Scott called the meetings "probably as positive as any since I've been here."
Okay. But among the issues still confronting the Pac-12: still no contract with DirecTV, lots of night games that fans object to and the Pac-12 Network payouts lagging behind projection.
A deal with DirecTV would garner each school about $2-3 million and increase viewership by around 20 million, according to most forecasts. Scott’s latest negotiations in September with DirecTV, which he reportedly took to the university presidents who in turn unanimously rejected it, fell apart after demands from new DirecTV owner AT&T. That proposal would have required the Pac-12 to accept a significantly lower subscriber rate, which they would surely in turn have had offer to their current broadcast partners.
Scott said he is “still knocking” and hoping to restart talks with DirecTV, noting that the Pac-12 is short of its plans to have full distribution by now.
The Pac-12 Networks are in about 12 million households, compared with more than 60 million for the Big Ten and SEC networks. The Pac-12 is the only conference to fully own and operate its network without a broadcast partner -- it receives 100 percent of the profit, but it also covers all the costs.
"We like our model," Scott said. "Up to this point, there has been no more attractive option."
The increased number of night games were part of the league's $3 billion, 12-year deal with ESPN and Fox that began in 2011. To get that $3 billion, the networks wanted a larger night game inventory. A substantial decrease in the number of evening tilts would involve the Pac-12 giving back some money, which isn't going to happen.
But Scott said there would be a small reduction in night games this season in exchange for unnamed trade-offs with the media partners, the Arizona Daily Star reported. "I think we will see an incremental reduction," he said.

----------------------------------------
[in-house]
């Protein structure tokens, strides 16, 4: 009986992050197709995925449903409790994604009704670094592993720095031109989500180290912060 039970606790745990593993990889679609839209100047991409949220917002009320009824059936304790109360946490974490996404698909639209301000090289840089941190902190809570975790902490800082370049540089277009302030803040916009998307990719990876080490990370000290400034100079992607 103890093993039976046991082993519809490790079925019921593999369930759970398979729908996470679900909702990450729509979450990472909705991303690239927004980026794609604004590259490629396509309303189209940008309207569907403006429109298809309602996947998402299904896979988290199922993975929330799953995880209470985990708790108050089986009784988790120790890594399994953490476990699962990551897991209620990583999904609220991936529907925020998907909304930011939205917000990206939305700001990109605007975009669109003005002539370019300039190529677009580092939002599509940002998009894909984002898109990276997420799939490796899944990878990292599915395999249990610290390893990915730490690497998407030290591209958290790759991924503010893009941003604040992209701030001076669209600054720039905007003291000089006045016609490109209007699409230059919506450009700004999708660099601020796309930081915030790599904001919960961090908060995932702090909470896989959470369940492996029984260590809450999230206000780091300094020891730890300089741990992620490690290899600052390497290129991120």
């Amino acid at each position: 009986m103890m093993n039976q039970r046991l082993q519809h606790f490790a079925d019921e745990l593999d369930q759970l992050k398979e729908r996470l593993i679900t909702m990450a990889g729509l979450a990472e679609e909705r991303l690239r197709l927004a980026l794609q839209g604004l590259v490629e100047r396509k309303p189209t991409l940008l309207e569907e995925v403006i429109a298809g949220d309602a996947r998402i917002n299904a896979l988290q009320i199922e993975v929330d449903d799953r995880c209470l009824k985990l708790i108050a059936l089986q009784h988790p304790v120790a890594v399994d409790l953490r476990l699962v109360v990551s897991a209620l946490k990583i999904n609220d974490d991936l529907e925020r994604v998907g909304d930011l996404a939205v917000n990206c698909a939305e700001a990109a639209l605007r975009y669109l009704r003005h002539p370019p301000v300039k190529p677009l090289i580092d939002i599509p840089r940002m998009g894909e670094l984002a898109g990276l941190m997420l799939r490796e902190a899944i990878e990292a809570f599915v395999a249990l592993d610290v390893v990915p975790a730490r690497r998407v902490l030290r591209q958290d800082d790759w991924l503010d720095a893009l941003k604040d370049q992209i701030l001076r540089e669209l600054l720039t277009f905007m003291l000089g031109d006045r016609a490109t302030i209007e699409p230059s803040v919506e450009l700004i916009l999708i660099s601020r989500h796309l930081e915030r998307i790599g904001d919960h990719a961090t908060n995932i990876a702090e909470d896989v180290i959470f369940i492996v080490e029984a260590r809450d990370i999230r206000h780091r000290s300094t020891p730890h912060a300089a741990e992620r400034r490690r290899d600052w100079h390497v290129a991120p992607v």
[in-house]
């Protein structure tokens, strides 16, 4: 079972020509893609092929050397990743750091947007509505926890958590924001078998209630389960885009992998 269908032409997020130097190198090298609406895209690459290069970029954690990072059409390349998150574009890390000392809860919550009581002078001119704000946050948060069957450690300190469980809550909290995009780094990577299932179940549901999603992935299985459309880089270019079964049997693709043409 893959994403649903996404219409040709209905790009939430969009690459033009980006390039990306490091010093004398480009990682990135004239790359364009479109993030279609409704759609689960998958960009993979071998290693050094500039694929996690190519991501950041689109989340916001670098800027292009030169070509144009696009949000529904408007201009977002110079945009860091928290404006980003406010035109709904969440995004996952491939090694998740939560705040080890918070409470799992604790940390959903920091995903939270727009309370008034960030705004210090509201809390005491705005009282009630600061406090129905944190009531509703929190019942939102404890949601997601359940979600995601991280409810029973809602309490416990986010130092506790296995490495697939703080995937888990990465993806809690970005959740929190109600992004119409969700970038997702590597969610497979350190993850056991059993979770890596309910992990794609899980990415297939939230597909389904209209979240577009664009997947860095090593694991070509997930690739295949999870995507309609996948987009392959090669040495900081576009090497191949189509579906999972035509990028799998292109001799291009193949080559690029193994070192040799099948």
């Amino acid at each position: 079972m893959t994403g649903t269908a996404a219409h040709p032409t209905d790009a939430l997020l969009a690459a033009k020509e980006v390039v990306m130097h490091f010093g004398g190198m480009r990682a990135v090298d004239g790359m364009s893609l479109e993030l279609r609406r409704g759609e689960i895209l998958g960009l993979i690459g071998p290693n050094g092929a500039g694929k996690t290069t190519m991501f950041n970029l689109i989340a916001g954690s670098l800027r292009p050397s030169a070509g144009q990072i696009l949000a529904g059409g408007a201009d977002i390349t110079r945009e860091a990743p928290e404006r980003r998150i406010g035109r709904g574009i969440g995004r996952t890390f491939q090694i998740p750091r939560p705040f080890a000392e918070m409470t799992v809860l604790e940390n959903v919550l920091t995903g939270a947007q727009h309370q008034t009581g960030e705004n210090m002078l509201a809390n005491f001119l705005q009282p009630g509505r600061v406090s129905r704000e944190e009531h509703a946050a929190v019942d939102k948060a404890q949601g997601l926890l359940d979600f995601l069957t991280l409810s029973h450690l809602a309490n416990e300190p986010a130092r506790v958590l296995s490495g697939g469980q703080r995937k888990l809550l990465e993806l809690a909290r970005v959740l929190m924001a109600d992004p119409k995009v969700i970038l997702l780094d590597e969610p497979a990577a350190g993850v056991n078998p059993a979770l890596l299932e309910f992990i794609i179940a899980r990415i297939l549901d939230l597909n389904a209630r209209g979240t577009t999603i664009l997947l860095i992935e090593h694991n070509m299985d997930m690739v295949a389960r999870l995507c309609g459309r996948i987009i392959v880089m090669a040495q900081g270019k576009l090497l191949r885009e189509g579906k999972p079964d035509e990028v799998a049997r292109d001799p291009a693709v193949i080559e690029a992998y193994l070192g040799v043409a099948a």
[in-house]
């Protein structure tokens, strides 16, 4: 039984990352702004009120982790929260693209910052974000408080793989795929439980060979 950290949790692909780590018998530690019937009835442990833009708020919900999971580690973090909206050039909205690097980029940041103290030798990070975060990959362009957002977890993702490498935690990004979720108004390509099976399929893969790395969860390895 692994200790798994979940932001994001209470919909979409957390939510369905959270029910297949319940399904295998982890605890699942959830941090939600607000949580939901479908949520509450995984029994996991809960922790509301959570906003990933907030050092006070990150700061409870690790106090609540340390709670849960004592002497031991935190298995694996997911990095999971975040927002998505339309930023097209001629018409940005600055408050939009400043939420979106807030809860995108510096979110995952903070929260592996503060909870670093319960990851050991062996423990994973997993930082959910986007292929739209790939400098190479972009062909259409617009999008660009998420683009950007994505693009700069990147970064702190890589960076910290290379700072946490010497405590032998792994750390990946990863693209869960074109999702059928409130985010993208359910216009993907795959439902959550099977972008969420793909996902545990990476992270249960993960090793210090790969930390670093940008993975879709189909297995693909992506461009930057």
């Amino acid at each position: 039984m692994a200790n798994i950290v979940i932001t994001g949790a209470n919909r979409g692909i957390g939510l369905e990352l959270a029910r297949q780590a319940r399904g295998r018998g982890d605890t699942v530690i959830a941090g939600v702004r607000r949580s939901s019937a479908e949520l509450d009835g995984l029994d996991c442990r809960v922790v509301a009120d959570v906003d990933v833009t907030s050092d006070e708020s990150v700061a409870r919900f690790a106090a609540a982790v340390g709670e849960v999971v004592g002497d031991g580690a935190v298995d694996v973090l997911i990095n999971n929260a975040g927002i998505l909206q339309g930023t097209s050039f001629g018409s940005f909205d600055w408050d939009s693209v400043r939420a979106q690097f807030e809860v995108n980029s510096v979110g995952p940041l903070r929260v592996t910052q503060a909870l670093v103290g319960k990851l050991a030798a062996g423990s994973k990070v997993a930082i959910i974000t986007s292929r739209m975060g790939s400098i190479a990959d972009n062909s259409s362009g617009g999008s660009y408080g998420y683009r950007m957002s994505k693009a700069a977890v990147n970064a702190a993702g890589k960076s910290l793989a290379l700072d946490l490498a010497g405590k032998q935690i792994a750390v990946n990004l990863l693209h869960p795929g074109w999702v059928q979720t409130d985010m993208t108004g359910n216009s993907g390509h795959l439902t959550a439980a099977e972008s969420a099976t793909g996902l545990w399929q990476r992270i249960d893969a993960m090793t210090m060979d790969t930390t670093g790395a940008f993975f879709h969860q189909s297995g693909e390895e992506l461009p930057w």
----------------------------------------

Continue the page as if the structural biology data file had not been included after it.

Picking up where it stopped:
Scott said the TV deals netted a payout of between $23-25 million per school, accounting for roughly 25-33 percent of a school's athletic revenue.
There were four main rules changes announced, including that instant replay can now be employed for targeting calls missed - in all likelihood a helmet-first hit on Luke Falk at UCLA that went unpenalized was a prime example. The other three: enforcement of blocking below the waist, giving coaches a 90-second timeout once a half and clamping down on what the league considers excessive eye black and banning writing on wrist bands, towels, tape, etc.
Scott and UCLA AD Dan Guerrero also reportedly talked through the brouhaha after Guerrero voted against the conference's wishes on a satellite camp ban and Scott subsequently calling him out publicly.
“Everyone left today confident that we’re working toward the same goals,” Scott said. “We’re proud of the gains we made. It was a very positive discussion.”
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